WASHINGTON (AP) – Average long-term U.S. mortgage rates jumped again last week, approaching levels not seen since 2019.
The average rate on a 30-year loan rose last week to 3.92% from 3.69% the previous week, mortgage buyer Freddie Mac reported Thursday. A year ago, the long-term rate was 2.81%.
The last time the 30-year rate was higher was in May of 2019 when it reached 3.99%.
The average rate on 15-year, fixed-rate mortgages, popular among those refinancing their homes, rose to 3.15% from 2.93% one week earlier. It stood at 2.21% a year ago. It last breached 3% in March of 2020, just at the pandemic was breaking in the U.S.
The Federal Reserve has signaled that it would begin the first in a series of interest rate hikes in March, reversing pandemic-era policies that have fueled hiring and growth but also contributing to inflation levels not seen since the early 1980s.
The Labor Department reported last week that consumer prices jumped 7.5% last month compared with 12 months earlier, the steepest year-over-year increase since February 1982. Higher costs for nearly everything has burdened consumers, offsetting pay raises and reinforcing the Federal Reserve’s decision to begin raising borrowing rates across the economy.
The price for a new home has jumped about 14% in the past year and as much as 30% in some cities. Housing has been in short supply even before the pandemic, and higher prices and rising interest rates will make it even harder for homebuyers.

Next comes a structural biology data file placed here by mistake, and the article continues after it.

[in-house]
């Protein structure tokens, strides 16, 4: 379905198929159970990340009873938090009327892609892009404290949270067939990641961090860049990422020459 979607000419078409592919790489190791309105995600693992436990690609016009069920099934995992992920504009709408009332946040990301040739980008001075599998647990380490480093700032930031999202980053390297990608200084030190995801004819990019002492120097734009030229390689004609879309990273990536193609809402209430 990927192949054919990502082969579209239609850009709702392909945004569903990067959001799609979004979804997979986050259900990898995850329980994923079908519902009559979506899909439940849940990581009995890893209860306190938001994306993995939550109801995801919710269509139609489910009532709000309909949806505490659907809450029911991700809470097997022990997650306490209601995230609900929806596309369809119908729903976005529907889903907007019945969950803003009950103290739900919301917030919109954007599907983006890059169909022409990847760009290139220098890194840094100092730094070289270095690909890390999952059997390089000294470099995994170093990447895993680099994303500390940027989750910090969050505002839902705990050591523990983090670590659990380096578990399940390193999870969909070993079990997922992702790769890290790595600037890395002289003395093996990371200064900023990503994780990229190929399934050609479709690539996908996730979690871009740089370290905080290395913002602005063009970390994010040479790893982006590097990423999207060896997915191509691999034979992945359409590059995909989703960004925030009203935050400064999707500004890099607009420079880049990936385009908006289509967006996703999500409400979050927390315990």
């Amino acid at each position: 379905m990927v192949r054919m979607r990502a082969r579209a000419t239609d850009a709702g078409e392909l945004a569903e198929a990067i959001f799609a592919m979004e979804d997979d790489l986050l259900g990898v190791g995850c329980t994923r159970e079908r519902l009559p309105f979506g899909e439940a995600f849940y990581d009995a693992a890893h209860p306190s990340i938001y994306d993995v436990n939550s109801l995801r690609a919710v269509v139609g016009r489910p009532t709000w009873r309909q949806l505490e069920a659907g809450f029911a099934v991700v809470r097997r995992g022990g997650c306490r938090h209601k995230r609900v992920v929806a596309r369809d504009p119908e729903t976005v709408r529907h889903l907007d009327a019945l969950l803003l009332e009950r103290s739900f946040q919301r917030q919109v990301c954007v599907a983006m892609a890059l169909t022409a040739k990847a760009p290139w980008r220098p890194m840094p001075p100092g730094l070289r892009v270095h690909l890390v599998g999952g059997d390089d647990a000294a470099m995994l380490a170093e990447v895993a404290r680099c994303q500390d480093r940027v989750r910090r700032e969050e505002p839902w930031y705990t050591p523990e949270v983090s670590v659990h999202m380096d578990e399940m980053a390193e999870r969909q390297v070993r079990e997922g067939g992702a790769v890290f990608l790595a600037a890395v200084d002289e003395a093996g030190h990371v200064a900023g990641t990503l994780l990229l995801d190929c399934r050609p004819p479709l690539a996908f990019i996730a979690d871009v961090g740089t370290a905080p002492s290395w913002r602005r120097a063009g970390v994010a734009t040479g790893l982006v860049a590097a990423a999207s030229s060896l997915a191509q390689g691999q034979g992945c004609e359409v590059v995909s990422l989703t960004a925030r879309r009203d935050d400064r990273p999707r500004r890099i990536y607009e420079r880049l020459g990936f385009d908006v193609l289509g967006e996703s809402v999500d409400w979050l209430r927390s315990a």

“As rates and house prices rise, affordability has become a substantial hurdle for potential homebuyers, especially as inflation threatens to place a strain on consumer budgets,” said Sam Khater, Freddie Mac’s chief economist.
Massive focus on the impact that rising mortgage rates may have on the US economy.
Obviously, it depends on which rate you are looking at, but most go for the fixed rate option, which is repricing fast now.
white = 30-year fixed
yellow = 5Y ARM pic.twitter.com/zj6k7imCPg
— Jens Nordvig (@jnordvig) February 15, 2022
— PPG (@PPGMacro) February 16, 2022
This is one of the most underappreciated stats at the moment: Some 1.543 million homes are currently under construction (single- and multi-family units), the most since 1973 pic.twitter.com/B4azP45ogw
— Robert Burgess (@BobOnMarkets) February 17, 2022
US Housing – Homes under construction relative to the 25-54 year-old working population. Higher than at the peak of the housing boom…. pic.twitter.com/t62lie6Uea
— PPG (@PPGMacro) February 17, 2022
Tweeted these in early 21 when it was clear that ppl were under-appreciating how tight the resale market was becoming. Spidey senses r tingling. Increasingly convinced that back half of this yr is going to look very very differenthttps://t.co/lAYyJISXMRhttps://t.co/0HDLd6uIaZ
— Ben Rabidoux (@BenRabidoux) February 16, 2022